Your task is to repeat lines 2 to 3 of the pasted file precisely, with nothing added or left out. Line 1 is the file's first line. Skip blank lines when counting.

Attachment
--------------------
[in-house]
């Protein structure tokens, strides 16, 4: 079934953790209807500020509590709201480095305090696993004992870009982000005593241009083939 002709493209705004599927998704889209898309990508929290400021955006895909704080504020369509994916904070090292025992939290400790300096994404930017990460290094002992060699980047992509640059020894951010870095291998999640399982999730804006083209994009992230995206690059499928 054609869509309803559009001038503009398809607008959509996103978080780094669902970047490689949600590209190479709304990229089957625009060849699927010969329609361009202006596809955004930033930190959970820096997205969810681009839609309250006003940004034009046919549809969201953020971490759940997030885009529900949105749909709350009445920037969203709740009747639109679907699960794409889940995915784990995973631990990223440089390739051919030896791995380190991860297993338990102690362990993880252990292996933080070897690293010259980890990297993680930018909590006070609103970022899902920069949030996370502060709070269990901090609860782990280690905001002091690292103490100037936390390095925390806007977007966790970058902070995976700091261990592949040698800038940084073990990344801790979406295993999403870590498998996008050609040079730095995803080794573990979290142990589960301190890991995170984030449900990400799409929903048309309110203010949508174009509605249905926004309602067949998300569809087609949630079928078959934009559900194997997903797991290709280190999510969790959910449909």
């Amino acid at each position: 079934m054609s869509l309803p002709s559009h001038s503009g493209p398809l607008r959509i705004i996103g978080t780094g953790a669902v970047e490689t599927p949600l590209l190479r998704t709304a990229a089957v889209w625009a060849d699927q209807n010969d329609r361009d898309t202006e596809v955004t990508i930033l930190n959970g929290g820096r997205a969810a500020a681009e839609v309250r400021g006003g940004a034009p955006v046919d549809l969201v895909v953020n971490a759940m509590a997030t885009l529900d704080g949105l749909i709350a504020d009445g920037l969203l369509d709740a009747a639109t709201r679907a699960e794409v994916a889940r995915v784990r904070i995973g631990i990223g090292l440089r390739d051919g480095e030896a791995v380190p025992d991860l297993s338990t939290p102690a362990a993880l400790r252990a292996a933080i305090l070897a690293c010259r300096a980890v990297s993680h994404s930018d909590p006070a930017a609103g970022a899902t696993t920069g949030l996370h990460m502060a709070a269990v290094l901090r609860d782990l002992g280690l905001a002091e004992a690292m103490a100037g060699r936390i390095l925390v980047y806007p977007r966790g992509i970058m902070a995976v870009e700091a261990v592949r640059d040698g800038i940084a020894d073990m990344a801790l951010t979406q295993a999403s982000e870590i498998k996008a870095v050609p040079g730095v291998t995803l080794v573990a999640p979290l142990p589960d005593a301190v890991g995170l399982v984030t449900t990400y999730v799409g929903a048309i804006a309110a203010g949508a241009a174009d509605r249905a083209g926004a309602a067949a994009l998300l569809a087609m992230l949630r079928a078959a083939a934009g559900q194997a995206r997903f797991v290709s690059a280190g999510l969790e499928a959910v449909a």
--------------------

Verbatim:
């Protein structure tokens, strides 16, 4: 079934953790209807500020509590709201480095305090696993004992870009982000005593241009083939 002709493209705004599927998704889209898309990508929290400021955006895909704080504020369509994916904070090292025992939290400790300096994404930017990460290094002992060699980047992509640059020894951010870095291998999640399982999730804006083209994009992230995206690059499928 054609869509309803559009001038503009398809607008959509996103978080780094669902970047490689949600590209190479709304990229089957625009060849699927010969329609361009202006596809955004930033930190959970820096997205969810681009839609309250006003940004034009046919549809969201953020971490759940997030885009529900949105749909709350009445920037969203709740009747639109679907699960794409889940995915784990995973631990990223440089390739051919030896791995380190991860297993338990102690362990993880252990292996933080070897690293010259980890990297993680930018909590006070609103970022899902920069949030996370502060709070269990901090609860782990280690905001002091690292103490100037936390390095925390806007977007966790970058902070995976700091261990592949040698800038940084073990990344801790979406295993999403870590498998996008050609040079730095995803080794573990979290142990589960301190890991995170984030449900990400799409929903048309309110203010949508174009509605249905926004309602067949998300569809087609949630079928078959934009559900194997997903797991290709280190999510969790959910449909």
């Amino acid at each position: 079934m054609s869509l309803p002709s559009h001038s503009g493209p398809l607008r959509i705004i996103g978080t780094g953790a669902v970047e490689t599927p949600l590209l190479r998704t709304a990229a089957v889209w625009a060849d699927q209807n010969d329609r361009d898309t202006e596809v955004t990508i930033l930190n959970g929290g820096r997205a969810a500020a681009e839609v309250r400021g006003g940004a034009p955006v046919d549809l969201v895909v953020n971490a759940m509590a997030t885009l529900d704080g949105l749909i709350a504020d009445g920037l969203l369509d709740a009747a639109t709201r679907a699960e794409v994916a889940r995915v784990r904070i995973g631990i990223g090292l440089r390739d051919g480095e030896a791995v380190p025992d991860l297993s338990t939290p102690a362990a993880l400790r252990a292996a933080i305090l070897a690293c010259r300096a980890v990297s993680h994404s930018d909590p006070a930017a609103g970022a899902t696993t920069g949030l996370h990460m502060a709070a269990v290094l901090r609860d782990l002992g280690l905001a002091e004992a690292m103490a100037g060699r936390i390095l925390v980047y806007p977007r966790g992509i970058m902070a995976v870009e700091a261990v592949r640059d040698g800038i940084a020894d073990m990344a801790l951010t979406q295993a999403s982000e870590i498998k996008a870095v050609p040079g730095v291998t995803l080794v573990a999640p979290l142990p589960d005593a301190v890991g995170l399982v984030t449900t990400y999730v799409g929903a048309i804006a309110a203010g949508a241009a174009d509605r249905a083209g926004a309602a067949a994009l998300l569809a087609m992230l949630r079928a078959a083939a934009g559900q194997a995206r997903f797991v290709s690059a280190g999510l969790e499928a959910v449909a």